Updated At: 5:15pm on 10/29/2010
U.S. officials say they believe two packages bound for the United States contained the same powerful explosive used in the failed Christmas Day airline bombing. The officials said full testing has not been completed but initial indications are the packages contained PETN, a chemical that was also a component of shoe bomber Richard Reid's explosive in 2001.
The packages were seized in Dubai and England on Friday. President Barack Obama called it a credible terrorist threat.
PETN is the primary ingredient in detonating cords used for industrial explosions and is popular among terrorist groups. It is a white powder. Officials have confirmed the package in England contained a white powder.
The FBI was looking into a series of possible suspicious packages on three UPS planes that landed in the U.S. on Friday morning from Europe, including at least two packages that were addressed to religious institutions in Chicago, the White House and the FBI have confirmed.
Intelligence and law enforcement agencies found out Thursday night about suspicious packages on two planes bound for the United States, according to a statement from the White House. Those flights originated in London and Dubai.
Two suspicious packages were addressed to religious institutions in Chicago, and all churches, synagogues and mosques in the city have been put on alert, said Ross Rice, an FBI spokesman in Chicago. He added that there are "no identifiable or specific threats" to the region.
A spokesman for the Anti-Defamation League in Chicago, a Jewish Group, told WBEZ the group had been warned by authorities to be on alert before news of the incident broke Friday afternoon. And Linda Haase of the Jewish Federation of Metropolitan Chicago told the Associated Press the group was notified early Friday and is "taking appropriate precautions." It's unclear whether those were the two groups to whom the suspicious packages were addressed, however.
A spokeswoman for the Chicago Department of Aviation said they were made aware of the situation, but wouldn't comment on any stepped-up security measures at O'Hare or Midway Airports, except to say that they had not received any bomb threats.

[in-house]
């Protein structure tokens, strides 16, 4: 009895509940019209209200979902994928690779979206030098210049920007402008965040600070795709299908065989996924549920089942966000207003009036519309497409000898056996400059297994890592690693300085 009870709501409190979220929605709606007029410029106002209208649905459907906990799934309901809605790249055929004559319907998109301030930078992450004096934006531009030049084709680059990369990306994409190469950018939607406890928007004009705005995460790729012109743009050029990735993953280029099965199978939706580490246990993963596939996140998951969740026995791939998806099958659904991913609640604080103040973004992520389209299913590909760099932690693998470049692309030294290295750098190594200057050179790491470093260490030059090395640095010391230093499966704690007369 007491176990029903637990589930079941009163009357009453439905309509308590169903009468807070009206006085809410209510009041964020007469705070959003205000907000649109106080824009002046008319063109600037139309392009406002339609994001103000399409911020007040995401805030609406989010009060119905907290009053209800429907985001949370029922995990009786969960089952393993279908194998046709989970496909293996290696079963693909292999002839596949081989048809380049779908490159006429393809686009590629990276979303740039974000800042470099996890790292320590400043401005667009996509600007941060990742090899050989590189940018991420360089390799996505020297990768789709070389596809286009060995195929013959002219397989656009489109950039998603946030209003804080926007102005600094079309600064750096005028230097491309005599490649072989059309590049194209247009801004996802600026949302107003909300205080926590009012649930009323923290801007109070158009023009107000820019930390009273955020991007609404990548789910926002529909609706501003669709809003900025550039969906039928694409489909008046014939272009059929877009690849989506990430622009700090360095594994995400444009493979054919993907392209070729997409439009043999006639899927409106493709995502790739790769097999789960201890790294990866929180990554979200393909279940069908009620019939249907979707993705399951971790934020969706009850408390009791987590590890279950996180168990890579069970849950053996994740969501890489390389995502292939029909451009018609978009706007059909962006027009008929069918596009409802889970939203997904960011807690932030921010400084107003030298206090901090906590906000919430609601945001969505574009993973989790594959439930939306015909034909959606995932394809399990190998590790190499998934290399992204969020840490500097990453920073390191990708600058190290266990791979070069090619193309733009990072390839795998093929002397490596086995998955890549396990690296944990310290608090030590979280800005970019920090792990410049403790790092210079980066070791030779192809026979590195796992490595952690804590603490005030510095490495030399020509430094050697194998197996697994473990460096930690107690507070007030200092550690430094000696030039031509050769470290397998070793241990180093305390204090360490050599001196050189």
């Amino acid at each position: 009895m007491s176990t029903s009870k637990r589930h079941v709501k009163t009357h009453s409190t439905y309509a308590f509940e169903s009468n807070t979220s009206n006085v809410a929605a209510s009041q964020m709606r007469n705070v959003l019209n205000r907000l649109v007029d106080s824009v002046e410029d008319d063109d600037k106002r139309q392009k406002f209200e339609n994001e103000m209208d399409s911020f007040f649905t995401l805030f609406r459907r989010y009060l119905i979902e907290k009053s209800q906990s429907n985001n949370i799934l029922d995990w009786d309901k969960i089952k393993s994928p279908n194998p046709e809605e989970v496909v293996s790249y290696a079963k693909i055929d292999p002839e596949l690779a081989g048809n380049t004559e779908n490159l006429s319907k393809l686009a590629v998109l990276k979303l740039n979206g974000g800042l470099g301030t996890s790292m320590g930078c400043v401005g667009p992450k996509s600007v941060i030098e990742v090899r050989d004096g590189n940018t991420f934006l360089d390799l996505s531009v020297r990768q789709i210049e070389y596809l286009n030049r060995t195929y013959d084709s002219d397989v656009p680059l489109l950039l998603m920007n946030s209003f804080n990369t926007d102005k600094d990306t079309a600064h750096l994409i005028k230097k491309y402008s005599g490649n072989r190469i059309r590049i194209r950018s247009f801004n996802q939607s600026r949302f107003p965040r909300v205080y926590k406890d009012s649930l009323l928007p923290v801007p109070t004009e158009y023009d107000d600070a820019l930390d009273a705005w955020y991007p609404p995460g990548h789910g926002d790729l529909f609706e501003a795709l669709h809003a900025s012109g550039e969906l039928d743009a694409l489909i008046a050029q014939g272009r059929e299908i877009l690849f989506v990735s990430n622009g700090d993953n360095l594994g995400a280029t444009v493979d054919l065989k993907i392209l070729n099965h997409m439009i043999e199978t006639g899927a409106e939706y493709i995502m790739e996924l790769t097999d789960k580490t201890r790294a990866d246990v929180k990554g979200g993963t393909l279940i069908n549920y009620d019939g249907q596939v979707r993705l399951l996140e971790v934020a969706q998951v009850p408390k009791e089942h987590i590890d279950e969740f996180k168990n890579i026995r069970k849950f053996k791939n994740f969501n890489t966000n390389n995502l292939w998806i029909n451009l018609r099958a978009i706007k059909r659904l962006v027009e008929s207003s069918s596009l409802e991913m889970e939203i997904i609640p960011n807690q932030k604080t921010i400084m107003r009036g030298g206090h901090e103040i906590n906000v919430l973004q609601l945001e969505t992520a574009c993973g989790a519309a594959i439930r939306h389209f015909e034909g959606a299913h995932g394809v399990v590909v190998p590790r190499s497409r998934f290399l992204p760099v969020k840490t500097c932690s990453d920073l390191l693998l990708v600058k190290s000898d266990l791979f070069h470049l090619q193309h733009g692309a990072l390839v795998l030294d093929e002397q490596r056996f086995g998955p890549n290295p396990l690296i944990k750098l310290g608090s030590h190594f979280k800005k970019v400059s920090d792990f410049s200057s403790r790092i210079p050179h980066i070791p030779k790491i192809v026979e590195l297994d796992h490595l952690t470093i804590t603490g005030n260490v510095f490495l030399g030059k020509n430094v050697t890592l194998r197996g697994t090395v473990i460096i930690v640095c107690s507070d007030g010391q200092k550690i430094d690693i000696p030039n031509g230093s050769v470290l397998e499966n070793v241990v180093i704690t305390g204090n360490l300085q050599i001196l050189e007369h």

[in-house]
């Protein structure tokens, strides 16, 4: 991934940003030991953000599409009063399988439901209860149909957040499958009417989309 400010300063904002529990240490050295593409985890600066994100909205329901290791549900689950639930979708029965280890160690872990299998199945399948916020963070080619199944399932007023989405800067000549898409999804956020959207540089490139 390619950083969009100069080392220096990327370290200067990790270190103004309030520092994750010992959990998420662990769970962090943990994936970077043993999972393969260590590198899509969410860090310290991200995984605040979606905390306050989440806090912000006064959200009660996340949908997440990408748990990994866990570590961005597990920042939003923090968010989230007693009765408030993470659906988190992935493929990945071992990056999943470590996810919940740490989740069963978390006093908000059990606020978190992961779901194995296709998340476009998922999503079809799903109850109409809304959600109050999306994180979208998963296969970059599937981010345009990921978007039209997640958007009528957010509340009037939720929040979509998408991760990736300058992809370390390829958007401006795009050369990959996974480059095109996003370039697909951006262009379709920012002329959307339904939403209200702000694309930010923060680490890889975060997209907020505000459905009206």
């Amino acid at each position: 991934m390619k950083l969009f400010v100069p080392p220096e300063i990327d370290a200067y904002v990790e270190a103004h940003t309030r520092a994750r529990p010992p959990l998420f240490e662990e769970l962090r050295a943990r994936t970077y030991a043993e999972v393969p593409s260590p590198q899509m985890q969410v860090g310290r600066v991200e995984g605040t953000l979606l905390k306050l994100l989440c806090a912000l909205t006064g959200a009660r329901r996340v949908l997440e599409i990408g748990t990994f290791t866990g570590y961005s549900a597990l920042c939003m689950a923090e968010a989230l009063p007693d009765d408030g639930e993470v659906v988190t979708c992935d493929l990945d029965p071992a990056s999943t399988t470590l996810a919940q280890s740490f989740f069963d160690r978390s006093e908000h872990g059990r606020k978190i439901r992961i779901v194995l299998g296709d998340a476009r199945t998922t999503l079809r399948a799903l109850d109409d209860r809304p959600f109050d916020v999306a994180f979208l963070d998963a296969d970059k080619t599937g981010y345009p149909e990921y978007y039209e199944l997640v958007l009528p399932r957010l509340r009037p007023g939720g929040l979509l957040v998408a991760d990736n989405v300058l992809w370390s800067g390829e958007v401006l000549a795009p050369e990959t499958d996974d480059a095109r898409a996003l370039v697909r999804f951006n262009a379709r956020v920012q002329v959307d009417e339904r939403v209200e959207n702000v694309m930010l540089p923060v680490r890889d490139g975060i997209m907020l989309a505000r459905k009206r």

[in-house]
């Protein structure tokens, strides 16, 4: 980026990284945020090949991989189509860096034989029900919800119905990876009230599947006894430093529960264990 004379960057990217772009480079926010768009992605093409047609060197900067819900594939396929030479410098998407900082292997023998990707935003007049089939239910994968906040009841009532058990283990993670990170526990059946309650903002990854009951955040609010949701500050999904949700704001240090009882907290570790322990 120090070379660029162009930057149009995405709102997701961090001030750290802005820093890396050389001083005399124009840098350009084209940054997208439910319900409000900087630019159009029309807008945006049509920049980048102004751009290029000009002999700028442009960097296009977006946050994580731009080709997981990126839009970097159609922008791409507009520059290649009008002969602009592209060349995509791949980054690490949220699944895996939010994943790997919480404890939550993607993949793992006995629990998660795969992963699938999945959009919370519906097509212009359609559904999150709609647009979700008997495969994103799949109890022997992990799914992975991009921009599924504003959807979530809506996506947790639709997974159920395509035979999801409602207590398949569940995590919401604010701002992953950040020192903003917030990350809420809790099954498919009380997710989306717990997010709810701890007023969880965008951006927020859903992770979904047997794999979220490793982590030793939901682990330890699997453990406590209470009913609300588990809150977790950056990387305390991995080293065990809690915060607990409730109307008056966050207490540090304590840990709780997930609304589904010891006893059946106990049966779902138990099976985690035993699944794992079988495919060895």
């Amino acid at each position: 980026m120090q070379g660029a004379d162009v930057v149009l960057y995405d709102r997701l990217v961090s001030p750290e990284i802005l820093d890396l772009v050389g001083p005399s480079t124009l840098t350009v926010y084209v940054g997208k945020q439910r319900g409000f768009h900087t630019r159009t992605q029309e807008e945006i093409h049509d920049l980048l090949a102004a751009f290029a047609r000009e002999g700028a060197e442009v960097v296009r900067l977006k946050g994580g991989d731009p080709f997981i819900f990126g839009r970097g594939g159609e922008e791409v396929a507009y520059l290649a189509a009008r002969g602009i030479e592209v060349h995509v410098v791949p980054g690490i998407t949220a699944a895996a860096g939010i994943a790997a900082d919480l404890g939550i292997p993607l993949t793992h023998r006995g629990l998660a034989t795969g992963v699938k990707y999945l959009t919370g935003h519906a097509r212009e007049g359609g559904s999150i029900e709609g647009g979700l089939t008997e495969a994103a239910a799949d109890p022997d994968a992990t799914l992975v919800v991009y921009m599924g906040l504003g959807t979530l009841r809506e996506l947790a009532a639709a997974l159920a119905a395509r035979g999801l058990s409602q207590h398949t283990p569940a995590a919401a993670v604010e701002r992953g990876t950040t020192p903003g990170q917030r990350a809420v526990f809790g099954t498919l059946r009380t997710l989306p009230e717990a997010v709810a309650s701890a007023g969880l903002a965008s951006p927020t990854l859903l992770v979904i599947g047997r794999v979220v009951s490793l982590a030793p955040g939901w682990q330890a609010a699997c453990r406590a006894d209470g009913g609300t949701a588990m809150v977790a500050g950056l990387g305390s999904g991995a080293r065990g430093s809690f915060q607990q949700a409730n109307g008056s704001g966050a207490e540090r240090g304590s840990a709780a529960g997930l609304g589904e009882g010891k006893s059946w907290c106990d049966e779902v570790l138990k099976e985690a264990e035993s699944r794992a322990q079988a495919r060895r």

Authorities did confirm that one of the cargo planes thought to be carrying suspicious packages came in from Paris and another from Cologne, Germany. Both landed at Philadelphia International Airport and were taken to a remote tarmac for inspection. The third flight originated in East Midlands in the United Kingdom. The FBI was inspecting that plane at New Jersey's Newark airport.
Two sources close to the investigation backed away from earlier reports indicating that a possible bomb had been discovered on a UPS plane in the U.K. They said it was a printer toner cartridge that had been "manipulated" in some way. Tests conducted for explosives came back negative.
Officials also told NPR that a UPS truck in Brooklyn, N.Y., was being swept because of a suspicious package. The New York Police Department and the FBI could not provide details on that incident.
Reports of suspicious packages are common. But Friday's events were unusual because of the sheer number and the various cities that were simultaneously involved. Authorities said the checks were being done "out of an abundance of caution." Copyright 2010 National Public Radio.
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